GA | 67 | 0.07 | |

Hillis and Banks (2001) | MSB | 172 | 0.24 |

JMH | 172 | 0.22 | |

ND | 172 | 0.43 | |

Schreiber et al. (2008) | PRM | 40 | 0.25 |

KMS | 40 | 0.36 | |

HRF | 40 | −0.11 |

*Values obtained from Ogle (1950). When values were given for various fixation distances, the farthest distance was used.

^{2}

*Z*/∂

*E*

^{2}). Figure 15b plots the second derivative as a function of fixation distance for the vertical and horizontal horopters. Positive and negative values indicate convex and concave shapes, respectively. Greater magnitudes indicate greater curvature. As expected, the vertical horopter is convex at all distances and becomes increasingly so with increasing distance. The horizontal horopter is concave at near distance (see inset where the second derivative is less than zero), becomes planar at approximately 0.46 m (the abathic distance), and becomes increasingly convex at greater distances. For comparison, we also plot the results of the same analysis for a basketball (men's size 7, radius = 11.8 cm). We used a cross-section of the basketball to determine the osculating circle for a parabola and calculated the second derivative. The basketball is more convex than the horizontal horopter at all plotted distances (at sufficiently great distance, the horopter becomes more convex than the ball). The basketball is more convex than the vertical horopter for distances less than 2 m and less convex than the horopter at greater distances.

*Z*

_{0}while a point at distance

*Z*

_{1}stimulates the retina at locations

*α*

_{L}and

*α*

_{R}relative to the foveae. The horizontal disparity due to

*Z*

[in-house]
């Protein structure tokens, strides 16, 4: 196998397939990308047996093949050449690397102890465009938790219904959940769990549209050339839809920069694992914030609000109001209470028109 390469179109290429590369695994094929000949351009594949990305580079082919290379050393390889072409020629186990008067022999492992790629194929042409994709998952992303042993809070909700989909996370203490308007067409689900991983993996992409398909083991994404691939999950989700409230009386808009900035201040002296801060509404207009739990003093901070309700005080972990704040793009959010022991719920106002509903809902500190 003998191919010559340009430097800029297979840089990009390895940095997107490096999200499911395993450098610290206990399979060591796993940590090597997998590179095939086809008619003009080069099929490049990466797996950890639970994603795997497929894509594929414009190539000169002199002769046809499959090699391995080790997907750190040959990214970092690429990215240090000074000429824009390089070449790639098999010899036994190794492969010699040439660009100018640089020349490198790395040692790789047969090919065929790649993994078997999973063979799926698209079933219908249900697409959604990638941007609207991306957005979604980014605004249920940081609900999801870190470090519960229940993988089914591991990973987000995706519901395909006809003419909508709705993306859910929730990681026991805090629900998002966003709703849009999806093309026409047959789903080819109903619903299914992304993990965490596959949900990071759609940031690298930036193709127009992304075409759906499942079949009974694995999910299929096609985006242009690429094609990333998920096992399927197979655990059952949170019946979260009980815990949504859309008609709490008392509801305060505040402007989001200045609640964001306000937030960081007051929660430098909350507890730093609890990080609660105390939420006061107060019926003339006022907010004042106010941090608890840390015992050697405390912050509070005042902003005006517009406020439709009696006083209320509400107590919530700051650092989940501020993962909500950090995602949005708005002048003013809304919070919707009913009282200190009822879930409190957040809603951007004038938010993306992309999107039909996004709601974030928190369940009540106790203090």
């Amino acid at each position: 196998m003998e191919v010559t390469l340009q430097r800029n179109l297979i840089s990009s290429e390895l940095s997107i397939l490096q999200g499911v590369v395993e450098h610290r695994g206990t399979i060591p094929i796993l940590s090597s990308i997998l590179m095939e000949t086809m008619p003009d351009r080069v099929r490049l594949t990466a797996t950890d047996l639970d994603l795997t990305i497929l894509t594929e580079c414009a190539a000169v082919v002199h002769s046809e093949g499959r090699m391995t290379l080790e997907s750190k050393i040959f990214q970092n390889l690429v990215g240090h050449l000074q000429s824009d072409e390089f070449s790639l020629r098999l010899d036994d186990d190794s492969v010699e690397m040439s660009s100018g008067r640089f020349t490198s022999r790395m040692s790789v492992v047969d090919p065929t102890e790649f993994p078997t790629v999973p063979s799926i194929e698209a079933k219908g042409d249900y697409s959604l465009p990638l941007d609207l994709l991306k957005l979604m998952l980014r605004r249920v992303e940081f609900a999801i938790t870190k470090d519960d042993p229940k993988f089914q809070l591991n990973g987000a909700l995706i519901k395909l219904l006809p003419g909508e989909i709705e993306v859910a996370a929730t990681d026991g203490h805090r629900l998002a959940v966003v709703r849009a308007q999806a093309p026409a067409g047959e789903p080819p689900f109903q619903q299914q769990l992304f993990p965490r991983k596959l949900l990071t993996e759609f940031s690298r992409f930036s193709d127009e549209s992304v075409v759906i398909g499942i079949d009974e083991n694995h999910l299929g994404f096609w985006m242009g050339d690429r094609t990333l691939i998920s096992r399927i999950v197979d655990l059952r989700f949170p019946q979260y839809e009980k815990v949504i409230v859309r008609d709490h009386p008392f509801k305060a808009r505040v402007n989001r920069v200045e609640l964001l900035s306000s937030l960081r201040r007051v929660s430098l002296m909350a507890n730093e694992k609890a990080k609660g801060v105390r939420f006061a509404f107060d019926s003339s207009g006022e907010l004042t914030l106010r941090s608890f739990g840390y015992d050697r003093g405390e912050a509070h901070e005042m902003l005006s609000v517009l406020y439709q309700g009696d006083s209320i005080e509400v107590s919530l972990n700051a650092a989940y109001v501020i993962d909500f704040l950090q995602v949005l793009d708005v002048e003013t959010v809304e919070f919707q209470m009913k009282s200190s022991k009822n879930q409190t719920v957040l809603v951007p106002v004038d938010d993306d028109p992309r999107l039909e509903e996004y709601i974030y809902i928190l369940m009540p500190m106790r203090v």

_{1}is the difference in those locations. The horizontal disparity in radians is given by

*I*is the inter-ocular separation (Held, Cooper, O'Brien, & Banks, 2010). Rearranging, we obtain

*Z*

_{0}) and object distances (

*Z*

_{1}) for positive (uncrossed) disparities and negative (crossed) disparities, respectively; the disparities have been converted to degrees. For each positive disparity, there is a greatest fixation distance

*Z*

_{0}at which it is possible for that disparity to arise from the natural environment. That greatest distance is

*I*/

*δ*(Equation 5 for

*Z*

_{1}= ∞). For disparities of +0.1° and +1.0°, the greatest fixation distances are 34.4 and 3.44 m, respectively (indicated by arrows in the figure). Greater distances could not possibly give rise to the observed disparity.

*Vision Research*, 7, 785–799. [CrossRef] [PubMed]

*Optica Acta*, 21, 277–292. [CrossRef]

*Journal of Vision*, 1, (2):1, 55–79, http://www.journalofvision.org/content/1/2/1, doi:10.1167/1.2.1. [PubMed] [Article] [CrossRef] [PubMed]

*The Journal of Physiology*, 211, 599–622. [PubMed] [CrossRef] [PubMed]

*Perception*, 6, 161–164. [PubMed] [CrossRef] [PubMed]

*Journal of Computational Neurology*, 184, 1–26. [PubMed] [CrossRef]

*Von Graefes Archiv für Klinische und Experimentelle Ophthalmologie*, 195, 231–239. [CrossRef]

*Perception*, 30, 411–429. [PubMed] [CrossRef] [PubMed]

*ACM Transactions on Graphics*, 29, 1–16. [CrossRef]

*Spatial Vision*, 18, 399–411. [PubMed] [CrossRef] [PubMed]

*Vision Research*, 41, 2457–2473. [PubMed] [CrossRef] [PubMed]

*Experimental Brain Research*, 97, 349–355. [PubMed] [CrossRef] [PubMed]

*Seeing in depth. Depth perception*. Ontario, Canada: I Porteuous Thornhill.

*Perception*, 30, 403–410. [PubMed] [CrossRef] [PubMed]

*Zeitschrift für Psychologie und Physiologie der Sinnesorgane Abteilung*, 53, 1–35.

*Perception*, 28, 143–153. [PubMed] [CrossRef] [PubMed]

*Vision Research*, 44, 2135–2145. [PubMed] [CrossRef] [PubMed]

*Society of Photo-Optical Instrumentation Engineers Journal*, 120, 2–9.

*Researches in binocular vision*. Philadelphia: Saunders.

*AMA Archives of Ophthalmology*, 36, 700–735. [PubMed] [CrossRef]

*Journal of Vision*, 10, (12):21, 1–21, http://www.journalofvision.org/content/10/12/21, doi:10.1167/10.12.21. [PubMed] [Article] [CrossRef] [PubMed]

*Investigative Opthalmology & Visual Science*, 44, 2986–2990.

*Journal of the Optical Society of America*, 20, 1292–1303. [PubMed] [CrossRef]

*Journal of Vision*, 8, (3):7, 1–20, http://www.journalofvision.org/content/8/3/7, doi:10.1167/8.3.7. [PubMed] [Article] [CrossRef]

*Vision Research*, 39, 1347–1357. [PubMed] [CrossRef]

*Zeitschrift für Psychologie und Physiologie der Sinnesorgane*, 44, 428–443.

*Perception & Psychophysics*, 63, 1293–1313. [PubMed]

*Nature Neuroscience*, 6, 632–640. [PubMed]